I use Chrome mostly twice per week with my electronic identification card.
      I use Firefox for banking purposes and for buying in certain stores only.
      And sometimes I use Brave for non safe or unknown sites. :S

      1. Andy Prough said on August 7, 2023 at 6:04 pm

        @John G – I agree they all seem to be good at different things.
        1. Edge seems to be good for collecting user data and selling it to Microsoft’s advertising partners.
        2. Chrome seems to be good for collecting user data and selling it to Google’s advertising partners.
        3. Firefox seems to be good for connecting to Google servers so that Google can collect user data and sell it to its advertising partners.

        It’s good that we have such rich browser diversity to choose from.

      2. John G. said on August 7, 2023 at 6:38 pm

        @Andy Prough, then we all should browse using smoke clouds, probably.

      3. Iron Heart said on August 7, 2023 at 10:10 pm

        @John G.

        Firefox and Pale Meme are the answers, of course, didn’t you know? The answers you’ll get in the gHacks bubble are vastly different from what you would otherwise get as an answer.

      4. m3city said on August 8, 2023 at 9:29 am

        @Iron Heart
        I used to use PM, reccomend it, but “Pale Meme” is actually a good one :). Previous post unfair but equally funna, cheers up a little.

      5. Andy Prough said on August 7, 2023 at 10:25 pm

        >”Firefox and Pale Meme are the answers”

        I wouldn’t recommend most Chrome users switch to Pale Moon as their daily browser without quite a bit of time getting used to the differences. And Firefox makes too many connections to Google servers. Honestly, if you are used to using Chrome, Brave is the easiest one to transition to that will keep your data away from Google. I’ve put Brave on family members’ computers and told them to use it instead of Chrome, and usually they are able to use it like normal without any changes in the way that they browse.

      6. Andy Prough said on August 7, 2023 at 7:33 pm

        @John G – Brave is a pretty good alternative, and they delete all traffic to Google according to info that Iron Heart has posted. You already use Brave for some of your browsing, so you know all about it.

        I’ve looked at the network connections made by Mullvad browser, and it seems to avoid all Google connections. So if you needed a Firefox based browser, that might be one worth looking at.

        I use Pale Moon, but I know that it’s more for people who want to do a lot of tinkering with their browser, and for people who prefer older style browser engines.

      7. Jörg Barth said on August 10, 2023 at 7:10 pm

        > Andy Prough said on August 7, 2023 at 7:33 pm
        > Reply

        > @John G – Brave is a pretty good alternative, and they delete all traffic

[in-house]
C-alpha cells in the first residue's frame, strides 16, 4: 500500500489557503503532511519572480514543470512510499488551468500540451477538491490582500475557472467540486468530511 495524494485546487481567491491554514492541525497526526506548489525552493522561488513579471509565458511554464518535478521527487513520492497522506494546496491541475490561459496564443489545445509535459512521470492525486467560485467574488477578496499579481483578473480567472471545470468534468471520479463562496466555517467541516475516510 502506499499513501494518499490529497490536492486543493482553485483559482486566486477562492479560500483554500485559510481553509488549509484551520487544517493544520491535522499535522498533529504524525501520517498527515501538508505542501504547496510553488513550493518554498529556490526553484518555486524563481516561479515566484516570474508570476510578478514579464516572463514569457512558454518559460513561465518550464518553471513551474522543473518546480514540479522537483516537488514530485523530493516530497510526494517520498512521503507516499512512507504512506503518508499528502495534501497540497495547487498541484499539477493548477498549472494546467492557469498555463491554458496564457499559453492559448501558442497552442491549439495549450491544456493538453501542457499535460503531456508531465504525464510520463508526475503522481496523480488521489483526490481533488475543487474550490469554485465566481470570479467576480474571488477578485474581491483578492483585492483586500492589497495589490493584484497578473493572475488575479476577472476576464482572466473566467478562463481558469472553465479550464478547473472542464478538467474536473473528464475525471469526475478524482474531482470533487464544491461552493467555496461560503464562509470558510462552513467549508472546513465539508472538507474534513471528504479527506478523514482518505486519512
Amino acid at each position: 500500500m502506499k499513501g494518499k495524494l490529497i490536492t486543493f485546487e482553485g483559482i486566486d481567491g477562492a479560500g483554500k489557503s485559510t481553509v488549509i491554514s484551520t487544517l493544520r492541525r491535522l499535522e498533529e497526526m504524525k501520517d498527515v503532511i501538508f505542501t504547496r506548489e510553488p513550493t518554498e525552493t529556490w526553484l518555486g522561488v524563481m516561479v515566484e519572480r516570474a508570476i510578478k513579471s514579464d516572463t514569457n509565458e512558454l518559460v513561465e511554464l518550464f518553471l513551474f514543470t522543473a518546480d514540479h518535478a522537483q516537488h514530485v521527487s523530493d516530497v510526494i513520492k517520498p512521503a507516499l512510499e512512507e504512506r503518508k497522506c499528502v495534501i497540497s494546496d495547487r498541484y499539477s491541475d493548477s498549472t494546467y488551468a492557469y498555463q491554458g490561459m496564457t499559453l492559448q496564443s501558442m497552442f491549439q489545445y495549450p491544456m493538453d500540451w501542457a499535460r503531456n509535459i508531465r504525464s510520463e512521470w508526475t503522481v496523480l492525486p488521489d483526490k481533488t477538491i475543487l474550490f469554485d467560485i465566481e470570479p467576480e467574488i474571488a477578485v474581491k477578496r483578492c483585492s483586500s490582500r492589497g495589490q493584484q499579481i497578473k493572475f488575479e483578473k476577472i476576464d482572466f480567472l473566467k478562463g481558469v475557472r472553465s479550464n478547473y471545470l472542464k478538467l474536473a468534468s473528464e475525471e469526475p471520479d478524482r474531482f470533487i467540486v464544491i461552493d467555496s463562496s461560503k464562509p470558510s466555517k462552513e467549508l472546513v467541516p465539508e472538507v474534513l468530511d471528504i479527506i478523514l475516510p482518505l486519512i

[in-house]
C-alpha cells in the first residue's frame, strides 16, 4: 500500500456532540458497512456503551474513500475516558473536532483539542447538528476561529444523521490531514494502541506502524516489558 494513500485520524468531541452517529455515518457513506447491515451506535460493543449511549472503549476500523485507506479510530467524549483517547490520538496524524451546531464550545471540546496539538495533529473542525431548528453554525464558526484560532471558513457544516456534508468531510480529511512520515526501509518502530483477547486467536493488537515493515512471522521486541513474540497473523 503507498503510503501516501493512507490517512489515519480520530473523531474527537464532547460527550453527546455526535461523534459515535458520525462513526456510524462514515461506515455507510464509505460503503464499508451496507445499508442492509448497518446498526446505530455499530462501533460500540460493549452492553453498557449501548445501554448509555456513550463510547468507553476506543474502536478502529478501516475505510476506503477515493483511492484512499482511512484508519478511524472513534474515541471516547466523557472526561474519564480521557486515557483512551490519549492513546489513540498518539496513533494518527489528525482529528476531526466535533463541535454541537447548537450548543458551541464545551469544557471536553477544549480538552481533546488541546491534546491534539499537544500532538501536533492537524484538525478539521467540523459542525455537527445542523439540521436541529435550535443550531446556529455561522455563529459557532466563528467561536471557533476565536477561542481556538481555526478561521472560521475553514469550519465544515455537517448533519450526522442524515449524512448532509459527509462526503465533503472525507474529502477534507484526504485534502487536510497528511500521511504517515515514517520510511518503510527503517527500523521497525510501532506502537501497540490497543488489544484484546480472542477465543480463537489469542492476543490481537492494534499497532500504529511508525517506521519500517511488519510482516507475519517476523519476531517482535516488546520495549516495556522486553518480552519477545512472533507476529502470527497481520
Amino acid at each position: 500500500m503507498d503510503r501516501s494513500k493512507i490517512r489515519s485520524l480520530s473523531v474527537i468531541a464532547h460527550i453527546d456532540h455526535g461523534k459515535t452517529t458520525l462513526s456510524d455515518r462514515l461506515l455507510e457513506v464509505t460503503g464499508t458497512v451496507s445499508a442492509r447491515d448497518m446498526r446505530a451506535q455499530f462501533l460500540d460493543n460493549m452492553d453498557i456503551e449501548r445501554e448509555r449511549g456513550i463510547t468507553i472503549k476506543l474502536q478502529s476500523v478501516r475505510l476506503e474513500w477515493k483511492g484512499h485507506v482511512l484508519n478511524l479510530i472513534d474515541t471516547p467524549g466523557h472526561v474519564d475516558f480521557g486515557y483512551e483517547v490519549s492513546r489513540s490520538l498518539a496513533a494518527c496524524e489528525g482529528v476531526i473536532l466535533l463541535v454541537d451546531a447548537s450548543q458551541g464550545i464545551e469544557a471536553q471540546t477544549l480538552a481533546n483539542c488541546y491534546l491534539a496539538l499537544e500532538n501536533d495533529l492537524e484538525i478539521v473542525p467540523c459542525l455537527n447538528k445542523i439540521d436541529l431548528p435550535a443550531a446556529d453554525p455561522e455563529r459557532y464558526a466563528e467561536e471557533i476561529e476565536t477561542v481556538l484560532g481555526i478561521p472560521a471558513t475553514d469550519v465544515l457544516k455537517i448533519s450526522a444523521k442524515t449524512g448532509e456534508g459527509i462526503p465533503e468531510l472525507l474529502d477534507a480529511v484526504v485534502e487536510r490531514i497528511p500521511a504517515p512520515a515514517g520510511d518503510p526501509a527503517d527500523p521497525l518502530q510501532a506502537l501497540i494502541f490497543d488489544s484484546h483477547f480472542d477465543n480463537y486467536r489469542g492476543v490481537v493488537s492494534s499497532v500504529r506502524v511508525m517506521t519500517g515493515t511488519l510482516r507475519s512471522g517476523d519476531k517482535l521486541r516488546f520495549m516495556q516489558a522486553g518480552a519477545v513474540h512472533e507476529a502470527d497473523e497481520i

> to Google according to info that Iron Heart has posted.

        You should test this by yourself, don’ t care what others say. I don’ t know about BRAVE, but all Firefox and all Firefox clones contact google or other third party – sooner or later! You can hunt this behind-the-scene traffic down if you want. Needs time, but it can be done. You only need a firewall on the computer running the browser and some output drop rules.

      8. owl said on August 11, 2023 at 4:13 am

        > all Firefox and all Firefox clones contact google or other third party

        Even if they look the same, the reality is different.
        And they’re not hidden, they’re documented, and we can opt out.
        Information and destinations of obvious concern have been blacklisted or feature removed.
        Case example:

        An important aspect is whether or not you will be identified.
        In short, it doesn’t matter where you connect, as long as you have the “fingerprint” resistance that characterizes you.

    5. Andy Prough said on August 7, 2023 at 5:31 pm

      Infinitely greater multiple of zero-day exploits in 2023 than any other browser engine, at least. So Chrome is infinitely ‘better’ in that regard.

      Except for Safari. Safari is leading the pack with a shocking 8 zero day exploits already in 2023.[1]

      [1] Known Exploited Vulnerabilities Catalog, cisa[dot]gov

      1. Iron Heart said on August 7, 2023 at 5:32 pm

        Hey Andy:

        Left: You when posting on the Pale Moon forum, Phoronix

        Right: You when posting on gHacks.


Leave a Reply

Check the box to consent to your data being stored in line with the guidelines set out in our privacy policy

We love comments and welcome thoughtful and civilized discussion. Rudeness and personal attacks will not be tolerated. Please stay on-topic.
Please note that your comment may not appear immediately after you post it.